Gov. Palin will prove to be the one decision McCain wished he hadn't made. It has nothing to do wit her being a woman. It has to do with the fact that she was not vetted properly. Her ghosts will come flying out of that closet like bats from hell. That combined with her total and absolute lack of experience in foreign affairs or national politics will sink her. It's not her fault. It's McCain's and his advisors who, looking for a "game changer", put the short-temr interests of his campaign over the interests of our country.

    September 1, 2008 at 7:00 pm |
  6. Nathan

    Lillian, I agree with you that the double-standard lives on. If a male politician had a daughter who got pregnant it would barely be mentioned - it certainly wouldn't be used as a reason to question his credentials as a politician.

    But please check and share your sources about Obama's "awful associations". Do you really think he spends his time hanging out with terrorists? As for tycoons and religious radicals, they are all too prevalent in this country, especially DC, don't you think? I'd be curious to hear what your concerns really are here.

    September 1, 2008 at 6:59 pm |
  7. flip flop Obama

    Jindal and FEMA have come along way in 3 years. The Democrats definately do not want to bring experience in to the picture when their candidate is a Junior senator with no real substance.
    With no bounce in the polls for Obama after the millions of dollars he spent on his grand speech in Denver, the Republicans are in a great position. Its going to be an interesting week and a bad week for liberals.

    McCain/Palin – An American war hero/Pro Life Champion
    Obama/Biden – Teleprompter King/Plagerist

    September 1, 2008 at 6:59 pm |
  8. Alice in PA

    The issue isn't that Sarah Palin is a woman - it's that she has no experience. Even many Republican commentators admit that (as do the newspapers in Alaska - though, of course, they can be dismissed as "liberal"). If state politics gives you experience, then Obama (with 6 years representing a district with 10 times the population of Wasilla, AK) has 3 times more than Palin; if national politics gives you experience, then Obama has a lot more than Palin (how many debates did he participate in during the primaries? 10? 20? I would guess that he has a pretty good handle on domestic and international policy issues - does Palin?) For me, the problem is that this choice demonstrates that McCain is so anxious to win, he will 1. nominate a neophyte in order to make the Right happy, regardless of her qualifications, and 2. ignore his own call to "put country first" by doing so. If elected, she will be A HEARTBEAT AWAY from the Presidency - and, given that the heart in question will be 72 and pumping blood through a body that has had 4 bouts with cancer, that scares me.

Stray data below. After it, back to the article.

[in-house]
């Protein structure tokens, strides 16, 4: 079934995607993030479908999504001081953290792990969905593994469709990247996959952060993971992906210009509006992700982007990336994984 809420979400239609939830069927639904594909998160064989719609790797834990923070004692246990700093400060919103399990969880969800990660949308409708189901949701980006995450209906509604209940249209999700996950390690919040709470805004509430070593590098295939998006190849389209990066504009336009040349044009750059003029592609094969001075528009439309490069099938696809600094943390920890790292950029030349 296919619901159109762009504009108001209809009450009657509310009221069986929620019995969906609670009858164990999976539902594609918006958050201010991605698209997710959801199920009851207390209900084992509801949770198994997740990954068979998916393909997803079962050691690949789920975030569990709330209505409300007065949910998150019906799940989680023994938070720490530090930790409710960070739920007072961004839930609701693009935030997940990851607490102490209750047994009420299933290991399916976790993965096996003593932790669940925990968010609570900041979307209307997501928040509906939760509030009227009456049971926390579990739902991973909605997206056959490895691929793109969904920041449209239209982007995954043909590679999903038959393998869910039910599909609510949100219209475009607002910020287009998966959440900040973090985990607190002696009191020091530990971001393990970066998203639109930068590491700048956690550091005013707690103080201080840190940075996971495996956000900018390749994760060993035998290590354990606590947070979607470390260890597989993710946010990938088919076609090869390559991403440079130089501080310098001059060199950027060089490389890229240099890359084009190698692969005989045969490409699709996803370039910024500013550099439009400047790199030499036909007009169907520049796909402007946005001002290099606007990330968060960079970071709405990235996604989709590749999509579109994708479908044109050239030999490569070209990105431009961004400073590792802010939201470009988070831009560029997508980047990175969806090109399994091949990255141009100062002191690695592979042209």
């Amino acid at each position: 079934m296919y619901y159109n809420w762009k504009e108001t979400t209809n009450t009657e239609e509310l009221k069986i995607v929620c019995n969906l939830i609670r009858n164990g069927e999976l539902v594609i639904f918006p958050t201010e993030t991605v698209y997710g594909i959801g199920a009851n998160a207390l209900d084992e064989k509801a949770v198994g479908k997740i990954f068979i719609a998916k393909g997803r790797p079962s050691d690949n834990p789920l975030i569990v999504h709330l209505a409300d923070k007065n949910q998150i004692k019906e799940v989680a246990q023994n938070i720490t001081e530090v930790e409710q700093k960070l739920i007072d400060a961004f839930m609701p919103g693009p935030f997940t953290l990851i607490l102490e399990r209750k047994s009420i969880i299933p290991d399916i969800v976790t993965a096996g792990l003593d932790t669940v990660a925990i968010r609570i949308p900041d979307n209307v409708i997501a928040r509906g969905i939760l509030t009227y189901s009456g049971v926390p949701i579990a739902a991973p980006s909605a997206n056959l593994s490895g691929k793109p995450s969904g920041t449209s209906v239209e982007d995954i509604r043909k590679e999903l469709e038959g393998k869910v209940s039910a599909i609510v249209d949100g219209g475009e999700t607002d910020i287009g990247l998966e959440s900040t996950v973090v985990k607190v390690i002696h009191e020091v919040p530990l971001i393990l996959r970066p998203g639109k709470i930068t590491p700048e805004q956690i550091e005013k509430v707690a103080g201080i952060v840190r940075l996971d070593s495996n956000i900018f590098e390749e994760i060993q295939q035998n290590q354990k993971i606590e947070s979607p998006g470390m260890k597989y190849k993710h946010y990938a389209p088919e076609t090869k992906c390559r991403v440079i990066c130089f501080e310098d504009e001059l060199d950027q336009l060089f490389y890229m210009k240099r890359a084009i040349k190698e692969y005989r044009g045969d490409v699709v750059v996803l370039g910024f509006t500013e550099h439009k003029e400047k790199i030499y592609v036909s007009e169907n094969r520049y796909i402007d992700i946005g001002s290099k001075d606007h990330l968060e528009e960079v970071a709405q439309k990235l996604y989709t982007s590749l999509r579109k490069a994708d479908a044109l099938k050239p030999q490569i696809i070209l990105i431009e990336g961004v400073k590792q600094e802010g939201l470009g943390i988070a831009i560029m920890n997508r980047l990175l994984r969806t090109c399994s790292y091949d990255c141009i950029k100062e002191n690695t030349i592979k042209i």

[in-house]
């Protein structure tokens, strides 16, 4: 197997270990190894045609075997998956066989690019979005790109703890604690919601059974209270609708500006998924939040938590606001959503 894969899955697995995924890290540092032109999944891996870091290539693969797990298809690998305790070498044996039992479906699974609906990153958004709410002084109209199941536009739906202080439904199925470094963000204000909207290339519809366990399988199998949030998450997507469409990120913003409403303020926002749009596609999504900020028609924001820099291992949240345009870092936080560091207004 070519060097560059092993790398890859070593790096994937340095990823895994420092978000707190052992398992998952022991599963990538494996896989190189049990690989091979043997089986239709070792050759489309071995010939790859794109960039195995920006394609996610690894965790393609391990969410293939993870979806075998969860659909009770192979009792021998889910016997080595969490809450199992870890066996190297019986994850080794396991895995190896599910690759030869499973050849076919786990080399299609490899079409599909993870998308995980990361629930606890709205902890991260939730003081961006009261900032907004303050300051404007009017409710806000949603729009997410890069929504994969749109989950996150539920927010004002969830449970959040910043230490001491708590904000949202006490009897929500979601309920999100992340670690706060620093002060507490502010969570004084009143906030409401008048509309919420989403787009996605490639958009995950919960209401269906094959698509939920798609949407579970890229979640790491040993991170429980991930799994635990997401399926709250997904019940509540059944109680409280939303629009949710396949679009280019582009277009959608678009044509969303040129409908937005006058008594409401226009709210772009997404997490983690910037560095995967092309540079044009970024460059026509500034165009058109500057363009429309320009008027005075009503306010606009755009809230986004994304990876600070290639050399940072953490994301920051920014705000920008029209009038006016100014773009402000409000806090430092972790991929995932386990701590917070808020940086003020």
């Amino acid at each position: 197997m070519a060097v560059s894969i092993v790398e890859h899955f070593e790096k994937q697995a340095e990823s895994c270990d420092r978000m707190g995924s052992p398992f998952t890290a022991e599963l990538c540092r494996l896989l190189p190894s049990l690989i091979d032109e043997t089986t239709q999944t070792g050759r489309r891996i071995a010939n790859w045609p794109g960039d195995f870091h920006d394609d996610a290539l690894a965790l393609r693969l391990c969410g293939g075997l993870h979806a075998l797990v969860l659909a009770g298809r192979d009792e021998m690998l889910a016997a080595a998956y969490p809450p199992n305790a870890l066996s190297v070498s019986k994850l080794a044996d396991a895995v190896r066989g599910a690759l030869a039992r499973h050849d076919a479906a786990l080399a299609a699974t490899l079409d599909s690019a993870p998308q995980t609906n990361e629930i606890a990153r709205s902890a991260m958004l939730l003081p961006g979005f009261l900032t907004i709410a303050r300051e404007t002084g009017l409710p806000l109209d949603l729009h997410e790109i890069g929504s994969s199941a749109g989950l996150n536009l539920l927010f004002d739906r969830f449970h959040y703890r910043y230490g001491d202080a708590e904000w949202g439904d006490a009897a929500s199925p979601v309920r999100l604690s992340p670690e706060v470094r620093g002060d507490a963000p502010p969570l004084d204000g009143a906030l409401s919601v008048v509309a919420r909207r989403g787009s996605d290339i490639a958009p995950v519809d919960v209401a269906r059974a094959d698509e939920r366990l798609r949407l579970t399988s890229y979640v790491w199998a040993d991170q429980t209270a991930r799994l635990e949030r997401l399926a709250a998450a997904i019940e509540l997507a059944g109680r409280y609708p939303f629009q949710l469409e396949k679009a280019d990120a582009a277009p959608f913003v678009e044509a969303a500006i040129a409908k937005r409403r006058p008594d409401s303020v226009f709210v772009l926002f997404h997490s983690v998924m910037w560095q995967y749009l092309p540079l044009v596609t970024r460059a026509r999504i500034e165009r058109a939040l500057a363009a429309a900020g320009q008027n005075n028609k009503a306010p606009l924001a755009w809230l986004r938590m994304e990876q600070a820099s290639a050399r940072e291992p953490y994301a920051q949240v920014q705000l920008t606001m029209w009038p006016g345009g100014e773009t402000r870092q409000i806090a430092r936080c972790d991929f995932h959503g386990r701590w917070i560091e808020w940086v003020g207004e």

September 1, 2008 at 6:59 pm |
  9. Dotie

    I am not sure what McCain was thinking when he selected Govenor Palin. They look uncomfortable together. I never heard of Govenor Pallin prior to her being selected. Great she is a women, but that is where the similarities between this registered independent and the Govenor stop. She is way off base with the rest of the main stream American women on the important issues. Let us also not forget that she is under investigation for the firing of her brother-in-law. As a wife, mother, and sister I would probably want my brother-in-law fired if the allegation are true, but as a public figure a person has to remember their ethical responsibilities to the people who elected them to office. This investigation gives me a perception I am not sure the rebulican party can afford. Also Govenor's Palin's daughter's pregnancy raised some serious family value questions. I agree that a family dealing with teenage pregnancy should be a private family manner, but the govenor is a public official. Did the Govenor Palin stop to think about how her accepting the V.P. position affects her family and the consequences. As a mother I could not and would not subject my daughter to the media scrutiny Bristol now faces.

    September 1, 2008 at 6:58 pm |
  10. Neil

    Interesting thought David. Unfortunately our electorate just doesn't pick up on these nuances. She has the "street creds" to be a great VP and perhaps take the top job in future. Just think of the heck she'll raise as President of the Senate?

    It is obvious that Gov. Palin is a great choice for Sen. McCain.
    People are talking.
    People are excited.
    People are sending money.
    The Democrats hit teams such as KOlbermann and RMaddow are getting no traction attacking the Governor.
    This is very exciting politics.

    She reminds me of Teddy Roosevelt...but better looking!

    September 1, 2008 at 6:57 pm |
  11. Lisa

    I gotta say, I like her. I like her spunk, I like that she took on corruption, that she hunts (tho i'm support gun control), that she seems to be a remaissance woman. Not gonna vote for that ticket, tho. I'm a thinking Hillary supporter, not some stupid woman who's just happy to see a woman on the ticket. While I have a few reservations about Obama, he's right about one thing – McCain doesn't get it.